NYC’s Maimonides lost $145 million in 2021, pushing the hospital to the brink of collapse
One of Brooklyn’s largest hospitals, Maimonides Medical Center, is at risk of collapse after posting a $145 million loss last year and defaulting on some of its debts, according to annual financial filings obtained by The Post.
Documents show the sprawling hospital — so large its complex spans two neighborhoods — ended 2021 with just $148 million in cash, enough to last another year if the current rate of casualties continues.
The hospital’s financial situation is so precarious that its independent annual financial report, prepared by independent auditors and obtained by The Post, warned that « these conditions raise substantial doubt about the ability of the medical center to continue its activities in the year following the date of these consolidations ». the financial statements are published.
« Medical Center’s operating results were negatively impacted by continued pressure from healthcare payment reforms enacted in recent years as well as changing healthcare utilization patterns and the COVID-19 pandemic. 19, » the report said.
« This challenging operating environment has had a detrimental effect on both the inpatient and outpatient segments and its providers, resulting in operating losses, operating cash outflows and violations of financial covenants. »
Auditors found the hospital successfully negotiated new deals for the loans to avoid officially defaulting on its debts, but the 52-page report dated Aug. 26 from accounting firm Price Waterhouse Cooper highlights just how Maimonides’ current position is precarious.
The torrent of red ink comes as hospital management and south Brooklyn power brokers are engaged in a bitter row over the future of the complex amid growing complaints about poor care, dilapidated conditions and excessive executive compensation.
The hospital’s chief executive, CEO Kenneth Gibbs, has seen his compensation nearly double in just one year, from $1.8m to $3.2m in 2020 – even as the financial report obtained by The Post shows the hospital had an overall loss of $16 million for the year.
Complaints about care at the facility then exploded in July when five state lawmakers signed a letter calling for hearings into hospital operations, citing long wait times for care and a staff overwhelmed.
The battle took another turn in August when one of those lawmakers, Sen. Simcha Felder (D-Brooklyn), called one of the groups campaigning to overhaul hospital management — Save Maimonides — » not kosher ».
“The movement is not kosher. This is absolutely a smear campaign,” said Felder, whose district is strongly Orthodox and in which Maimonides is a major employer.
Allies of the current hospital management have also accused its critics of trying to take over the hospital.
Leading critics group Save Maimonides in turn accused Felder of caving in to pressure from hospital administrators and management, who donated to his campaigns.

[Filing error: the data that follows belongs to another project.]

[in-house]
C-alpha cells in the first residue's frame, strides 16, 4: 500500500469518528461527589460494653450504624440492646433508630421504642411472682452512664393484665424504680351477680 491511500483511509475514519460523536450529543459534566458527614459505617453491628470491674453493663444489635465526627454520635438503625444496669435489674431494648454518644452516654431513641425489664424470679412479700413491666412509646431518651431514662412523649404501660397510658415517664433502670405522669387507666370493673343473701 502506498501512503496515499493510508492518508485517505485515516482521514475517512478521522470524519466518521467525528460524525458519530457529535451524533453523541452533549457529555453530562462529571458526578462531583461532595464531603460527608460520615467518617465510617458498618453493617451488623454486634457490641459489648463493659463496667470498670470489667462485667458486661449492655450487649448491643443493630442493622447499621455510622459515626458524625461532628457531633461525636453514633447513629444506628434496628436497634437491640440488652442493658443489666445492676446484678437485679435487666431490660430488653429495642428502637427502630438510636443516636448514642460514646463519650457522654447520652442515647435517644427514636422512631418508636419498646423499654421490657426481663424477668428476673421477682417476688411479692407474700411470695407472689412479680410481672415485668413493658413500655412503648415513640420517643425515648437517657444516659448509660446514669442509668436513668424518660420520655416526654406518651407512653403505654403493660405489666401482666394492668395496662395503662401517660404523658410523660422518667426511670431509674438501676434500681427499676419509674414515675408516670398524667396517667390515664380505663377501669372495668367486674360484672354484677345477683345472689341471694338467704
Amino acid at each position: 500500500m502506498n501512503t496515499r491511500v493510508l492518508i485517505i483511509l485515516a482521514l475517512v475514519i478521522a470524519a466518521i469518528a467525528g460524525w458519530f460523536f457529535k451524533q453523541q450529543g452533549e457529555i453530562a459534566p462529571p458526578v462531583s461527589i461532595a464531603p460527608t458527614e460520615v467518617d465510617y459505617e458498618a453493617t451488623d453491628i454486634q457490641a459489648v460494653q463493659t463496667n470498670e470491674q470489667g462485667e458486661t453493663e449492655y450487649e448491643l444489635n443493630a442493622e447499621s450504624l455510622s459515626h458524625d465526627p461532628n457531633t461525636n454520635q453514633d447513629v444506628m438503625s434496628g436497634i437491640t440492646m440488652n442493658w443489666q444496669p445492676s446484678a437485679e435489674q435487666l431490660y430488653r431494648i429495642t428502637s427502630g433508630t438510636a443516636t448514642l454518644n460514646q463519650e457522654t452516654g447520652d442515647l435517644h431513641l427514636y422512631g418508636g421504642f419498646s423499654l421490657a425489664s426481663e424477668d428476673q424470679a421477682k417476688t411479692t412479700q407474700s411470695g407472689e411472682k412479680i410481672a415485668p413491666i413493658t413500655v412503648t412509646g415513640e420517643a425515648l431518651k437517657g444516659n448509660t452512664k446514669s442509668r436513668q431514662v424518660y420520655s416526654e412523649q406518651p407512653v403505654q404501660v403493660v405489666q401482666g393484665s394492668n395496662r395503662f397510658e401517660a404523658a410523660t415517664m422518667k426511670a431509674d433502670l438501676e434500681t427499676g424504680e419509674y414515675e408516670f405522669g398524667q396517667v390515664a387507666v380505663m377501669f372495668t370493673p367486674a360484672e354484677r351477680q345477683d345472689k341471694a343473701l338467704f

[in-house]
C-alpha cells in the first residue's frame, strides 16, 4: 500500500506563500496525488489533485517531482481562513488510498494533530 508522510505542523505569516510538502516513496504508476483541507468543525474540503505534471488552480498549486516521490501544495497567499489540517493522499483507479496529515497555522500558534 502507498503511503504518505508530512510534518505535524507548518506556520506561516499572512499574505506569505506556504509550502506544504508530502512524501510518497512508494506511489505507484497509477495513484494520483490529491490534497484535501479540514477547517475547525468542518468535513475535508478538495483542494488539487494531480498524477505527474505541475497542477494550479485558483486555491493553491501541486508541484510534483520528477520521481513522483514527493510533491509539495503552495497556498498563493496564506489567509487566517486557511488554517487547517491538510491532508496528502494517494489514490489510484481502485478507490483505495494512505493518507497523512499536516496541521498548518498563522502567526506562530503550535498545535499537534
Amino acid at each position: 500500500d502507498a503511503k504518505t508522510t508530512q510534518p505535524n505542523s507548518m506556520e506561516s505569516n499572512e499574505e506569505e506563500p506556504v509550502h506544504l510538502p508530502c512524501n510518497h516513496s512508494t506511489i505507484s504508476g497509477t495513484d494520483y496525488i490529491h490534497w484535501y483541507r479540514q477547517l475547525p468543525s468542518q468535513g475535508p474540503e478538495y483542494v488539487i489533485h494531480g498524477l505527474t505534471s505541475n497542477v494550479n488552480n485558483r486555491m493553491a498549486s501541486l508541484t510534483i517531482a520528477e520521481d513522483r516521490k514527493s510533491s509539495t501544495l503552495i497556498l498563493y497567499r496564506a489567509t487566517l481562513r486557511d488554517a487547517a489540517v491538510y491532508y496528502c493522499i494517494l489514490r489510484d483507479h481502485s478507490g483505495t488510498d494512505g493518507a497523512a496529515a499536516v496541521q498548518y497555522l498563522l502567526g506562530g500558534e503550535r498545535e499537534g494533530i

« This revelation by one of America’s largest accounting firms that Maimonides is on the verge of bankruptcy is shocking but not surprising given the more than 2,000 complaints we have received, » said Coalition Co-Chair Mendy Reiner.
“New York State must step in to save this crucial hospital,” he continued.
Reiner said state officials should let Northwell Health, one of the largest hospital networks in the state, based on Long Island, manage Maimonides.
The two entities already have a partnership, but the relationship is limited in scope and the two remain independent of each other.
Maimonides is a « safety net » hospital, meaning most of its patients are either uninsured or dependent on Medicaid, which pays far less than private insurance for procedures, meaning the hospital operates with narrow margins at best.
This is compounded by its status as one of the last major New York hospitals not owned or tightly integrated into a major system, like NYU-Langone or Columbia-Presbyterian.
This means that it alone bears the costs of major back-office operations such as billing and the operation of its IT and registration systems.
A spokesperson for Maimonides said the casualty rate has slowed this year and hospital leaders hoped the funds Albany lawmakers have set aside to help struggling hospitals would help fill the gap.
« Thankfully, state leadership has recognized this issue and made Maimonides eligible to receive enhanced Medicaid reimbursements that will help alleviate the historic Medicaid funding shortfall, » a spokesperson said.
Maimonides is not alone in his struggles.
Financially-troubled Richmond University Medical Center on Staten Island recently rejected a plan to tie it into the Big Apple’s public hospital system to save it about $50 million a year.
Another Brooklyn hospital, Interfaith Medical Center in BedStuy, was recently consolidated into two other struggling hospitals from outside the borough — collectively now known as One Brooklyn Health — as part of a state plan to try to strengthen the borough’s health care system by cutting costs and cutting some beds.
This is at least the third time in the past five decades that Interfaith has been rescued by state officials.
The hospital navigated and emerged from bankruptcy in 2014 with a state-mandated management team and an injection of funding.
Interfaith was originally a system of two hospitals – St. John’s Episcopal Hospital, the survivor; and Brooklyn Jewish Hospital – which merged in 1982 in an effort to repair the failing finances of both institutions.
By 1989, Interfaith was broke again, and the block-sized Brooklyn Jewish Hospital was finally closed and converted into a massive affordable housing complex.